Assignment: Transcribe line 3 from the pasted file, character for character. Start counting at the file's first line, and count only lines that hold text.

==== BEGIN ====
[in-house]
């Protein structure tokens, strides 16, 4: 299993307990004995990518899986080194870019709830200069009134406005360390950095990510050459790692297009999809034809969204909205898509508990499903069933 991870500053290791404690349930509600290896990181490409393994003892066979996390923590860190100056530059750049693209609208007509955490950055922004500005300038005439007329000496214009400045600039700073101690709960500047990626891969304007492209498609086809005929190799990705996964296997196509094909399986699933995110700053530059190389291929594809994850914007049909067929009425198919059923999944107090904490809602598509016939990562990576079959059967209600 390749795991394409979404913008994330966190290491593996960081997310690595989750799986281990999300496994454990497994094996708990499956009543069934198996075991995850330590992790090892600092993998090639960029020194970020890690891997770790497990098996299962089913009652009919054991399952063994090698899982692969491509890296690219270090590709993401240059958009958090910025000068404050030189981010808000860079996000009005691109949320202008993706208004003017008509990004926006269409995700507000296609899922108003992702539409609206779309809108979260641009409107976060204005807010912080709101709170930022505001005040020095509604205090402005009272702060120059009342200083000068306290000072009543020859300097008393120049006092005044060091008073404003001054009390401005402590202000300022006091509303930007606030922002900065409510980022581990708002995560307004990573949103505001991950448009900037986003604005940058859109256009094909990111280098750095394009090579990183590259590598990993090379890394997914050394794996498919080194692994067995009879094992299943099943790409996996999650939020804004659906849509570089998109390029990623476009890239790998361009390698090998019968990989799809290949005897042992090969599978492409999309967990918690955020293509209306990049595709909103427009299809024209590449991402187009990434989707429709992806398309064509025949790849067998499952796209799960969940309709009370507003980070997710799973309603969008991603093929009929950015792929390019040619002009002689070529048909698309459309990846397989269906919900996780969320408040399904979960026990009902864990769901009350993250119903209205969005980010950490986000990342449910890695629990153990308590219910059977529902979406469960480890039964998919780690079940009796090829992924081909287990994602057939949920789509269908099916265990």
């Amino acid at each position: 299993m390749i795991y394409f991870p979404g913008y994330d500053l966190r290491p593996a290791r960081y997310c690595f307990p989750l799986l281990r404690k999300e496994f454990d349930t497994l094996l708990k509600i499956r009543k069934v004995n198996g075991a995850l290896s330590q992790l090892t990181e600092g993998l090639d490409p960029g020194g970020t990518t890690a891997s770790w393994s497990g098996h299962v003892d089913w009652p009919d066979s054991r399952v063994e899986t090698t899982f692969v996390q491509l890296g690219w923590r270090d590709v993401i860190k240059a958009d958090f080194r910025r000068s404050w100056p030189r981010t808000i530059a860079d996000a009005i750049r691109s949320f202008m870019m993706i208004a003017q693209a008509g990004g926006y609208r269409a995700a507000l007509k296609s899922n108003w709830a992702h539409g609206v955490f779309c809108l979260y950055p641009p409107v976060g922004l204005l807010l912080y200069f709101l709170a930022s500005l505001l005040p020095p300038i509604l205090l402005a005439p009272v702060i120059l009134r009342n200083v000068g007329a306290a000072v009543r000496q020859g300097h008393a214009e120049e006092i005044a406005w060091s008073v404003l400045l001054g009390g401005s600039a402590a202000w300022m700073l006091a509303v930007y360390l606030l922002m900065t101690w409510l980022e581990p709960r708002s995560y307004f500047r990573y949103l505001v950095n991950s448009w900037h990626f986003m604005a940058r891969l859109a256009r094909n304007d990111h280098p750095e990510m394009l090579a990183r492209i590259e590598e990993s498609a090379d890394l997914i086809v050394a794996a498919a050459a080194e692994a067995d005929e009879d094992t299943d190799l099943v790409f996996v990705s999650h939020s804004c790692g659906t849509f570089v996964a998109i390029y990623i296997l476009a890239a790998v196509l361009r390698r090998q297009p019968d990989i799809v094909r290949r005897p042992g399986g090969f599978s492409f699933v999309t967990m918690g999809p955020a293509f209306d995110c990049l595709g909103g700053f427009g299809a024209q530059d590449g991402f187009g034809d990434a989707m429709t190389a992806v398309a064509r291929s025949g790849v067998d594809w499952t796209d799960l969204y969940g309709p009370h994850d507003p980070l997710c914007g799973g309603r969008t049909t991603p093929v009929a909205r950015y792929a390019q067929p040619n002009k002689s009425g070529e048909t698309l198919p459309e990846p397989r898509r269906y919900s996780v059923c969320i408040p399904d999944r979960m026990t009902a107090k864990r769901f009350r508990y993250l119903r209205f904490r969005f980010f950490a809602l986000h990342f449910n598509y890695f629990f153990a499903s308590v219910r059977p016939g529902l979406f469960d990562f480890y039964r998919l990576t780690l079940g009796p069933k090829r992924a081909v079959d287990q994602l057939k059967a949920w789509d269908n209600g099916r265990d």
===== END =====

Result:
């Amino acid at each position: 299993m390749i795991y394409f991870p979404g913008y994330d500053l966190r290491p593996a290791r960081y997310c690595f307990p989750l799986l281990r404690k999300e496994f454990d349930t497994l094996l708990k509600i499956r009543k069934v004995n198996g075991a995850l290896s330590q992790l090892t990181e600092g993998l090639d490409p960029g020194g970020t990518t890690a891997s770790w393994s497990g098996h299962v003892d089913w009652p009919d066979s054991r399952v063994e899986t090698t899982f692969v996390q491509l890296g690219w923590r270090d590709v993401i860190k240059a958009d958090f080194r910025r000068s404050w100056p030189r981010t808000i530059a860079d996000a009005i750049r691109s949320f202008m870019m993706i208004a003017q693209a008509g990004g926006y609208r269409a995700a507000l007509k296609s899922n108003w709830a992702h539409g609206v955490f779309c809108l979260y950055p641009p409107v976060g922004l204005l807010l912080y200069f709101l709170a930022s500005l505001l005040p020095p300038i509604l205090l402005a005439p009272v702060i120059l009134r009342n200083v000068g007329a306290a000072v009543r000496q020859g300097h008393a214009e120049e006092i005044a406005w060091s008073v404003l400045l001054g009390g401005s600039a402590a202000w300022m700073l006091a509303v930007y360390l606030l922002m900065t101690w409510l980022e581990p709960r708002s995560y307004f500047r990573y949103l505001v950095n991950s448009w900037h990626f986003m604005a940058r891969l859109a256009r094909n304007d990111h280098p750095e990510m394009l090579a990183r492209i590259e590598e990993s498609a090379d890394l997914i086809v050394a794996a498919a050459a080194e692994a067995d005929e009879d094992t299943d190799l099943v790409f996996v990705s999650h939020s804004c790692g659906t849509f570089v996964a998109i390029y990623i296997l476009a890239a790998v196509l361009r390698r090998q297009p019968d990989i799809v094909r290949r005897p042992g399986g090969f599978s492409f699933v999309t967990m918690g999809p955020a293509f209306d995110c990049l595709g909103g700053f427009g299809a024209q530059d590449g991402f187009g034809d990434a989707m429709t190389a992806v398309a064509r291929s025949g790849v067998d594809w499952t796209d799960l969204y969940g309709p009370h994850d507003p980070l997710c914007g799973g309603r969008t049909t991603p093929v009929a909205r950015y792929a390019q067929p040619n002009k002689s009425g070529e048909t698309l198919p459309e990846p397989r898509r269906y919900s996780v059923c969320i408040p399904d999944r979960m026990t009902a107090k864990r769901f009350r508990y993250l119903r209205f904490r969005f980010f950490a809602l986000h990342f449910n598509y890695f629990f153990a499903s308590v219910r059977p016939g529902l979406f469960d990562f480890y039964r998919l990576t780690l079940g009796p069933k090829r992924a081909v079959d287990q994602l057939k059967a949920w789509d269908n209600g099916r265990d």